WHITFIELD: And so, Ryan, President Trump also spoke with Senator Mitch McConnell yesterday and he'll meet tomorrow to discuss the agenda for this fall. What more do we know about that?

NOBLES: Well, the president can build as many relationships as he wants with rank and file members of the senate. But if things don't get better with Mitch McConnell, then it's very unlikely that they're going to be able to pass some of these key pieces of legislation that they hope. And yet they talked on the phone yesterday. It's expected that McConnell will come here to the White House this week and meet one on one with the president.

Today on CBS, Lindsey Graham talked about Mitch McConnell and how important he is to get anything done in Washington.


SEN. LINDSEY GRAHAM (R), SOUTH CAROLINA: Mitch McConnell is not our problem. Our problem is that we promised to repeal and replace ObamaCare and we failed. We to promise to cut taxes and we've yet to do it. If we're successful, Mitch McConnell's fine, if we're not, we're all in trouble. We lose our majority --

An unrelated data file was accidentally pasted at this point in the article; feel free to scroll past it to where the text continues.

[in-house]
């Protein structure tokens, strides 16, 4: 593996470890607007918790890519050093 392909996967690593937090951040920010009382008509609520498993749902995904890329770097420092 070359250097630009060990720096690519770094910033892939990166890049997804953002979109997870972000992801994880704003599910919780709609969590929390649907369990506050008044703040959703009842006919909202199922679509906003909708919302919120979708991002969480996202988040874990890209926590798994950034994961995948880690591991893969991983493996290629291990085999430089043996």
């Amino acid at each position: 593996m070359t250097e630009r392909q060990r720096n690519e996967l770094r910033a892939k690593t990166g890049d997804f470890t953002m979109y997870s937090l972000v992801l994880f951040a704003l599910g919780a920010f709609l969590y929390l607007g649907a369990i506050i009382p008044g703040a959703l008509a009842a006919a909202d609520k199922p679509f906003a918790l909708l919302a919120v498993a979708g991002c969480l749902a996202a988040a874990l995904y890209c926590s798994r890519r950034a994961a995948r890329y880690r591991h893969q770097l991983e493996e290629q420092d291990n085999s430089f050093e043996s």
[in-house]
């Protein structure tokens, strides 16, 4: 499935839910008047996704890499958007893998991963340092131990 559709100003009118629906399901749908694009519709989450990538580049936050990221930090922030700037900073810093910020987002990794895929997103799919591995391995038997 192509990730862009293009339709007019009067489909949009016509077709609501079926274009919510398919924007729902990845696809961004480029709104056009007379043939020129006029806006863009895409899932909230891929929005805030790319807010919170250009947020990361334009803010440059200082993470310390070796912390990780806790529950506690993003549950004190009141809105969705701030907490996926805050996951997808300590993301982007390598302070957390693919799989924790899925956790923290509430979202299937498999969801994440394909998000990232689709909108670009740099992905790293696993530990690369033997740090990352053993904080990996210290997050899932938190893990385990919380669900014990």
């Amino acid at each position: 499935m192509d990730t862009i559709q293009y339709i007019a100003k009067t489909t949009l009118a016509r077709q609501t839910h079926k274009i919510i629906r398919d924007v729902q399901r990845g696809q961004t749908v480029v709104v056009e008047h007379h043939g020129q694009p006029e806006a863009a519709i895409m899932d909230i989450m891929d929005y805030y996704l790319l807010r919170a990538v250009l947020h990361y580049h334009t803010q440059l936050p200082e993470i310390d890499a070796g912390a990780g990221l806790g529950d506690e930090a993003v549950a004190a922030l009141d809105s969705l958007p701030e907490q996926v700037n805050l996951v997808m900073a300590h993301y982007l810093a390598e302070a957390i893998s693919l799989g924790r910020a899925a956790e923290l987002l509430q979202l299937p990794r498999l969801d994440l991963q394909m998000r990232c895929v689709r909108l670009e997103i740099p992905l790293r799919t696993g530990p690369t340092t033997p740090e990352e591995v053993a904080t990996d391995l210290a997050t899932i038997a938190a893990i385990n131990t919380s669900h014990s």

GRAHAM: -- and I think President Trump will not get re-elected.


NOBLES: And aside from all the personality spread there is a key problem when we talk about all these pieces of legislation and that is that it's difficult to get 50 senators who agree to the fundamentals of the piece of legislation. What exactly is in the bill and perhaps that is what McConnell and Trump will talk about this week. How can they put together a package that will get the necessary votes to get out of congress?

WHITFIELD: All right. Ryan nobles at the White House. Thanks so much.

All right. Lots to discuss here.

Joining me right now, Gayle Tzemach Lemmon, CNN national security analyst and contributing editor at Atlantic Media's Defense One. Good to see you. And Ilan Goldenberg, former senior staff member of the senate foreign relations committee. Good to see you too. Two best names on television today. Beautiful names.

All right. So, Gayle, let me begin with you. I want to start with Tillerson's comments. That the U.S. wants to stay in the nuclear deal with Iran. Can the U.S. add -- alter the deal and add new sanctions without the whole thing collapsing? GAYLE TZEMACH LEMMON, CNN NATIONAL SECURITY ANALYST: But stay tuned, right? I mean, the whole idea was to decertify without destroying, right? To find a way to keep the campaign promise that the president had made multiple times, right? To really satisfy this idea that the president had seen the deal as a disaster.